In my mind I’m thinking “Is this the same guy who just snubbed me 20 minutes ago?” Clearly, I was confused. So I agreed to go to the cafe across the street. As he locked up his bike he begins with the questions…Him: Are you African? Me: No Him: Are you Haitian? Me: No Him: Are you Brazilian? Me: No Him: Dominican? Me: I’m American Him: Afro… American?
With every negative response I supplied him, he grew more and more confused. We sat down and I explained to him that I’m American, yes, African-American. He then asks where my parents are from. I said America so he proceeds to ask about my grandparents. Yup they’re American too. I explained that at least 4 or 5 generations of my parents are all American. But of course he follows that with “So where in Africa is your family originally from” I said to be honest I couldn’t tell you. (I spared him the details of the Transatlantic Slave Trade, a little to heavy for me after work and over coffee at the cafe.)
Finally, it was my turn to ask the questions. I found out that he was a Serbian living in Germany named Nicola. (It sounds really sexy when says it, compared to how it looks on the screen. ) Then I asked why he ignored me when I greeted him in the travel agency. His response was that it is atypical for Germans to speak to people they don’t know. “But you’re not German”, I say. And he gives me a sly smile. He went on about how he doesn’t like German women, because they’re “hearts are cold” and his people i.e. the Serbs (is that even politically correct –the Serbs) are not like that.
I ordered a cappuccino and he ordered water. And then we start talking about race, and color, and interracial relationships. He said it was an uncommon thing in Germany, but I disagree. I see a lot of black, mostly African, women with white, European men. Additionally, Germany has a huge U.S. military population and a great percentage of military families are biracial especially ones living overseas. So I see a lot of biracial couples and children here in Germany. I have only seen one biracial couple where the woman was black here in Germany and the man was white.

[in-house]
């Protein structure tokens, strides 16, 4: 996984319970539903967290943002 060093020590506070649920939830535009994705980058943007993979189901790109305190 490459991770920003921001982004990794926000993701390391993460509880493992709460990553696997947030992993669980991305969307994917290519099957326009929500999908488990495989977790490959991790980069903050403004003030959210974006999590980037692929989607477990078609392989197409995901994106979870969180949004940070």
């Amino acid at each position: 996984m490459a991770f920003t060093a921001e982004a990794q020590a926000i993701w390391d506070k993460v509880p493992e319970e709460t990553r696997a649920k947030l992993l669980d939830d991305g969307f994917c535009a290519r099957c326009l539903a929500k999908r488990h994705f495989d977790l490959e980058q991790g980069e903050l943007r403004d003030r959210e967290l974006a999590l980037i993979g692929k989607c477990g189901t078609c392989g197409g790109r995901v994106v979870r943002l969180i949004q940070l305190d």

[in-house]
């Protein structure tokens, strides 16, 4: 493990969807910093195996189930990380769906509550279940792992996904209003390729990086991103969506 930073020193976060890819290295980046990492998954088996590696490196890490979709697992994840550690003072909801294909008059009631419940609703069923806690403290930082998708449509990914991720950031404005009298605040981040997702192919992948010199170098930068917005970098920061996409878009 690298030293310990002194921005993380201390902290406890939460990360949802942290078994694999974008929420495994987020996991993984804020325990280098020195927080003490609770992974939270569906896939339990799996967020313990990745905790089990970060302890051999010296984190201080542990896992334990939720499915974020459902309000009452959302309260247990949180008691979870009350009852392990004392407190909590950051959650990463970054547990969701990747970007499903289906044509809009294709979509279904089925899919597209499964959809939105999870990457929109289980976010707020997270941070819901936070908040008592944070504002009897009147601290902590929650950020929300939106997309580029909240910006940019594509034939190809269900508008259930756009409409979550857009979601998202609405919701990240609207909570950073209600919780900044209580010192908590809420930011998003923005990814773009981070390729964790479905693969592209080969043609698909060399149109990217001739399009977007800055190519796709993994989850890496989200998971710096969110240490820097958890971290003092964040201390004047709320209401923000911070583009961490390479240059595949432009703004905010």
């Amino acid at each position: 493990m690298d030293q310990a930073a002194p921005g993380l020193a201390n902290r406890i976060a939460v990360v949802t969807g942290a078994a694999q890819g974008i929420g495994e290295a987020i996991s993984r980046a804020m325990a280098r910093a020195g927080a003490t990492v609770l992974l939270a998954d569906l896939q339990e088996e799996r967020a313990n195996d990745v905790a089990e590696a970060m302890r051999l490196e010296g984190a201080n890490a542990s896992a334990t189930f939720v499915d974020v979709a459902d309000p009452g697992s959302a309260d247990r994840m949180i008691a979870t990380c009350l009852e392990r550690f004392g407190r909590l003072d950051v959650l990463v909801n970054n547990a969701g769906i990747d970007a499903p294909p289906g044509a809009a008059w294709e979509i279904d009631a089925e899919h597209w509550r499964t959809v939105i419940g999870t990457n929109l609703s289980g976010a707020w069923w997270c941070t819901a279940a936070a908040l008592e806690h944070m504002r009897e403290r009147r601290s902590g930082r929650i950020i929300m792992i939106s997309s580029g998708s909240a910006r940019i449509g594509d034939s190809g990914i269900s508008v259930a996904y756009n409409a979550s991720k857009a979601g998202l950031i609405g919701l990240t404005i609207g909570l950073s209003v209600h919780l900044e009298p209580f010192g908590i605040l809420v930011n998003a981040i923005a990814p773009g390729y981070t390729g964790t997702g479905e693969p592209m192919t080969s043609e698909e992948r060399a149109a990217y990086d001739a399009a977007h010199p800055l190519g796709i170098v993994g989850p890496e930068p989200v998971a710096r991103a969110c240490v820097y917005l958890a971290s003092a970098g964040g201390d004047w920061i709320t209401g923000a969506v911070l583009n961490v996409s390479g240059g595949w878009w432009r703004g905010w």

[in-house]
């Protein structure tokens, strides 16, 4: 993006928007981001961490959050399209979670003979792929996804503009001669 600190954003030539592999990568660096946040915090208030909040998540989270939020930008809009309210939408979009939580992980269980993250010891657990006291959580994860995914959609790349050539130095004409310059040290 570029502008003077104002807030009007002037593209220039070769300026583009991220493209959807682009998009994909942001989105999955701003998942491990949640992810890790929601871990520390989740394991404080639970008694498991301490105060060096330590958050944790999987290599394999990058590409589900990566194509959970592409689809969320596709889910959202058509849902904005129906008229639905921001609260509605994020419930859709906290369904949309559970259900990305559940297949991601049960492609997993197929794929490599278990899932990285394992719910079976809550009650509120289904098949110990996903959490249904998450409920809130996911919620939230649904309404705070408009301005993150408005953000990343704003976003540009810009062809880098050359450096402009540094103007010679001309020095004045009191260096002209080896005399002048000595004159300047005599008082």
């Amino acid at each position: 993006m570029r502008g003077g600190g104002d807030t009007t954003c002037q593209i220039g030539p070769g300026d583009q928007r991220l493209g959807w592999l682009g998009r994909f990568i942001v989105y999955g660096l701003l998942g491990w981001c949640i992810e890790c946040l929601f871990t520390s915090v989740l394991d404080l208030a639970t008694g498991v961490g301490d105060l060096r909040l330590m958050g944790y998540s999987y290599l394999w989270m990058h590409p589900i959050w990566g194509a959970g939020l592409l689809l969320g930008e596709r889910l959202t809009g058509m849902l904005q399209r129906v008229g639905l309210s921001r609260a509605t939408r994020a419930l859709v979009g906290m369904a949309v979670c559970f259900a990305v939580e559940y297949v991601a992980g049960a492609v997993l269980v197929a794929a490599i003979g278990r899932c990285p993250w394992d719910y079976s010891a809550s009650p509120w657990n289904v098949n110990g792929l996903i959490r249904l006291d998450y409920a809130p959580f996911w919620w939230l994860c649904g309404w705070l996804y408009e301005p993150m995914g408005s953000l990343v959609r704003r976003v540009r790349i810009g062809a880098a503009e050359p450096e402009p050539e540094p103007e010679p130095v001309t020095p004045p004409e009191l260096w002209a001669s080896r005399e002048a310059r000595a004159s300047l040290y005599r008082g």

I asked him if he had ever dated a black girl or an African girls to which he replied that he hadn’t but would like to. Adding that it’s not easy to meet them. I said for starters you can speak back, if they speak to you. He attempted to gauge my interest in dating white guys, I told him that I don’t discriminate.
He noticed the tattoo on my arm and touched it, asking if I had only one. Then he rubbed my arm and hand, stating that “It’s so nice…your skin is beautiful, not like mine”. As he’s rubbing his skin and rubbing mine trying to compare, I assure him that there really is no difference. But he rubbing, turned into a petting, so I removed my hand from the table. I’m nobody’s pet!
After paying for our beverages we left and began walking. He looked older but not too old, so I asked him his age. His response was, “How old do I look?” Everyone knows that that response really means “I’m older than I think you’ll care to entertain” OR “I’m younger than I want to share with you”. I knew it was the former and he finally told me that he was 40-years old. I told him my age, right before telling him that we needed to part ways. (I didn’t want him knowing where I lived, so I didn’t want to get too close to my house/neighborhood). He asked for my number and I obliged but giving him the spelling of my name was a chore. I spelled it in English AND in German and finally he got it right but not before pointing to signs that contained the letters in my name. I guess I shouldn’t complain his English was way better than my German.
Of course he sent me a good morning text the following day, but managed to spell my name wrong. I’ll never understand why people insist on spelling your name wrong when they send you a Facebook message or an email at work when my name is clearly in the address. It’s annoying as hell.
Subscribe to my blog and click here for Part II, the follow-up meeting with the Serbian.
- Stuff white men say to black women (abagond.wordpress.com)
- Germans, 10 Things You Should Never Say to a Black Woman (blackgirlinberlin.com)
- The African identity (theiink.wordpress.com)
- The Largest Ancestry Groups In The United States (businessinsider.com)
- Raising biracial kids in 2013: The challenges and the opportunities for the African-American community (thegrio.com)
- Black Like Me: My Trip to Serbia (archive.oaklandlocal.com)